‘We get to keep existing’: Pandemic relief fund could be lifeline for concert venues and promoters

The Fireweed Dance Theatre held their annual company performance in Sitka, but remained fully masked and allowed only a limited audience. April 24, 2021. (Berett Wilber)

Throughout the pandemic, Alaska theaters and concert halls have remained empty. Orchestras, choirs, storytellers and actors did not take the stage — or if they did, it was without a live audience.

It has led to some serious financial strains, including at the Fairbanks Concert Association, said Anne Biberman, the executive director. The association hasn’t had a live performance in more than a year.

“In the midst of 2020 we had about four months when we had negative numbers, because we were doing ticket refunds,” Biberman said. “One month we refunded $13,000.”

Now the association — and concert venues and promoters across Alaska — can apply for a new pandemic relief fund called the Shuttered Venue Operators Grant. The Small Business Administration is helping promoters apply for the grants, and is also distributing them.

The grants come from a pot of $16.2 billion from the federal Economic Aid to Hard-Hit Small Businesses, Nonprofits and Venues Act and the American Rescue Plan Act.

Applicants may qualify for funds equal to 45% of their gross earned revenue.

If the Fairbanks Concert Association gets the relief money, it will be the biggest grant it has ever received, said Biberman.

“We’ll get about $84,000 if we get it,” she said.

It would prevent the organization from closing.

“We get to keep existing,” she said. “We have a very, very small operational footprint. Most of the money we put out goes into the shows we put on. This money will really shore us up.”

The concert association has been a non-profit subscription service for 73 years, and — in a typical year — it hosts music and dance events in the in Hering Auditorium, a 1,200-seat theater in Fairbanks.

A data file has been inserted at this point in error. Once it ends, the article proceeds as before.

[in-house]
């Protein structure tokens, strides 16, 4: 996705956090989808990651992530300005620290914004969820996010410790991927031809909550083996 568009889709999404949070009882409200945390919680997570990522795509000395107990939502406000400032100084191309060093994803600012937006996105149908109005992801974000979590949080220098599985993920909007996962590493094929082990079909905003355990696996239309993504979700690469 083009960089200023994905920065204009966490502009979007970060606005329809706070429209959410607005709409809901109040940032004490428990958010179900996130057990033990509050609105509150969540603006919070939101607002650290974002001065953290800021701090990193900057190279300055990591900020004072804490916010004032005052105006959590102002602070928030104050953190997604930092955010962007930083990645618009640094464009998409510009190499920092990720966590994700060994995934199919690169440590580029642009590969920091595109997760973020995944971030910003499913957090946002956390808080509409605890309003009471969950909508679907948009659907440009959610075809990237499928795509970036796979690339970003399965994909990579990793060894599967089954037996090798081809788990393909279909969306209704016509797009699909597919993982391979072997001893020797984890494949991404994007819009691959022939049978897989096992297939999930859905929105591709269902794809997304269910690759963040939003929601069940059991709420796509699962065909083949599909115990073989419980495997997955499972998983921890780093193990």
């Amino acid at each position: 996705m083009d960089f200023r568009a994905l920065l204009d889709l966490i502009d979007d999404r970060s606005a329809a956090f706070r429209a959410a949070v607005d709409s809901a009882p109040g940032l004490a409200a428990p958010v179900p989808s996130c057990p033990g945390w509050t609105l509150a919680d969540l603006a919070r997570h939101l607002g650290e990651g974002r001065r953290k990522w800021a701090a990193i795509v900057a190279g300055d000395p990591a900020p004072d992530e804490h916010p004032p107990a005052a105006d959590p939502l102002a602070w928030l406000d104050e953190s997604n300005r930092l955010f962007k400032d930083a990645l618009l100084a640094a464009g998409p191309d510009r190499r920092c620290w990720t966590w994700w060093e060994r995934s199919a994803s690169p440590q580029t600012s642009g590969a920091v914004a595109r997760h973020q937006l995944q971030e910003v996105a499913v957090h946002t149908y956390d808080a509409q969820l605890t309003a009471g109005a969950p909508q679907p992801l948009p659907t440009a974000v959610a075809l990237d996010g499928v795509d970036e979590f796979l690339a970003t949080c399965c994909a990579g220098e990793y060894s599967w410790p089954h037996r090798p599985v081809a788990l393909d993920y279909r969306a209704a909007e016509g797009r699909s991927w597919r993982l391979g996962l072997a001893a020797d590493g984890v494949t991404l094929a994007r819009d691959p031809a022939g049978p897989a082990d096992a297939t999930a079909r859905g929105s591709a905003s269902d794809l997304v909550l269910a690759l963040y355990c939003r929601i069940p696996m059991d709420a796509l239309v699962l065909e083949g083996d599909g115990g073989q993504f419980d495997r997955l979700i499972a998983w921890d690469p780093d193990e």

“We are really reliant on people buying tickets in advance,” Biberman said. “You can’t offer a season if you don’t know if any of the components of that season will happen or not.”

The concert association canceled the last concert of spring 2020, then its entire 2020 to 2021 season.

Biberman said the organization may try some outdoor performances this summer, if they can arrange the artists and venues around Fairbanks’ finicky summer weather.

“Live is different. You hunger for it. Come together, hear it, feel it, experience it, share it. All together. It is not something you can get from a virtual event,” she said.

But with only half of Alaskans vaccinated against COVID-19, she still doesn’t know if she will be selling tickets for concerts in Fairbanks’ largest auditorium this fall.

“I don’t think our patrons are going to be ready to file into Hering and sit cheek by jowl, even with a mask on,” she said.

For now, she and other concert and dance agencies say they’re frustrated and waiting for more people to be vaccinated.

The following organizations can apply for the Shuttered Venue Operators Grant:

  • Live venue operators or promoters
  • Theatrical producers
  • Live performing arts organization operators
  • Museum operators
  • Motion picture theater operators (including owners)
  • Talent representatives
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